Dessert at the winegrowers awards banquet: Riesling Poached Pear, filled with mascarpone, house-made almond brittle, and red wine and berry compote. (Almost too pretty to eat!)
To grow the wine industry in North Carolina, wineries need to work collectively, expand their markets beyond the tasting room and create an experience that will draw in tourists. At the recent NC Winegrowers Association conference, wine producers heard from experts on creating the tasting room experience, branding their products and using social media and optimized websites to bring in customers.
Winegrowers President Mark Friszolowski encouraged winegrowers to work together, across the state and including all types of wine, to promote North Carolina’s wine industry in the state and beyond.
“We represent all of North Caroline wine,” Friszolowski told the conference. “Our strength is working together.”
Though consumer wine preferences are trending more toward red than white, Friszolowski said, there is still a huge consumer preference for sweet wines, which outsell dry wines 4:1.
Enhancing the quality of NC wines is important for future of the industry, as well as gaining acceptance by getting North Carolina wines on restaurant menus and educating wait staffs about the wines the state has to offer.
In an effort to educate the public about North Carolina wine, the state’s wine industry will partner with WUNC-TV’s NC Weekend to produce a 10-show series on the history of NC wine. The series is in production now.
Enhancing the tourism experience of the state wineries was also a theme of the conference. Virginia Tech’s Tony Wolf explained how tourism had helped grow Virginia’s wine industry from, “you can’t grow wine grapes here,” to more than 250 wineries and 3,500 acres of grapes. “Tourism is and always will be integral to the growth of the Virginia wine industry,” Wolfe said.
Other conference breakout sessions focused on the tasting room experience and marketing
- Hiring the right tasting room staff was the focus of a presentation by Thomas Salley of Raffaldini Vineyards and Erin Doby of Raylen Vineyards. Both described attributes they look for in hiring employees, including a background in retail sales and a strong commitment to customer service. They also talked about setting work expectations for employees.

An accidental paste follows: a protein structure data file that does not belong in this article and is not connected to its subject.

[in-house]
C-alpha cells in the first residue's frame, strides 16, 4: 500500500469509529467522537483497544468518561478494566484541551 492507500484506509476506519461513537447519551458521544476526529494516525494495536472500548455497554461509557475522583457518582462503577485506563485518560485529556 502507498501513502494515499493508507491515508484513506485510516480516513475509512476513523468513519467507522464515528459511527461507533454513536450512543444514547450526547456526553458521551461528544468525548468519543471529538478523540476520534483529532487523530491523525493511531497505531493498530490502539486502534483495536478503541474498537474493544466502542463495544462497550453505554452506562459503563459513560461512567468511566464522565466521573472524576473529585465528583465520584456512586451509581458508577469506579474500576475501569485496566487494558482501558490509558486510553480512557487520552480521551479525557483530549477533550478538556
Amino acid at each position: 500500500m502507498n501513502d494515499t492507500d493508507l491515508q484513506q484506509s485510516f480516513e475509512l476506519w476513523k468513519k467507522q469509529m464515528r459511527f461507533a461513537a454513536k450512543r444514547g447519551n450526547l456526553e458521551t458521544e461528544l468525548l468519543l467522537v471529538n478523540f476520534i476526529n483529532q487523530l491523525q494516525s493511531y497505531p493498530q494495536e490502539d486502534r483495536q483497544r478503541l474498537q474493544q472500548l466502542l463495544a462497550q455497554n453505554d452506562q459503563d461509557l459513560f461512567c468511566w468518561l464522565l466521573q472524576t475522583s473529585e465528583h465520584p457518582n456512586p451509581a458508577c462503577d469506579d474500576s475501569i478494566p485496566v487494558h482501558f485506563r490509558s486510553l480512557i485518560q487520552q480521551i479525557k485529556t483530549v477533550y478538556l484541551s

- Erick Byrd of UNC-Greensboro talked about a tasting room employee training program under development by the university’s Bryan School of Business. (Byrd presented remotely because the icy roads prevented him from making the drive to Winston.) A four-module online training program will be released later this spring. (Byrd and his colleagues received the “Member of Distinction Award” from the association Saturday evening.)
- The NC Wine Guys, Joe Brock and Matt Kemberling, explained to winegrowers how social media and blogging can help them connect to consumers. Consistent engagement on social media, using hashtags and photos can help turn social media followers into visitors.
- Susan Dosier of DK Communications Group shared how search engine optimization – using trending and searchable words – can help businesses to make sure visitors can find their way to their website. She talked about using tools like Yoast.com (WordPress plugin) and Google trends to increase traffic to your website.
At the Saturday evening awards dinner, John Ryan of Sanctuary Vineyards received the “Grower of the Year Award.” The dinner was excellent, especially paired with wines from Morgan Ridge Vineyards.
A Sunday morning “coffee discussion” on branding allowed winery owners – including several who had bought existing wineries – to explain how they rebranded their operations to strengthen their position in the marketplace. All in all, it was a very good conference.
Read more about the 2016 NC Winegrowers Association conference.
Saturday night awards banquet
John Ryan of Sanctuary Vineyards is named Grower of the Year at NC Winegrowers Association meeting.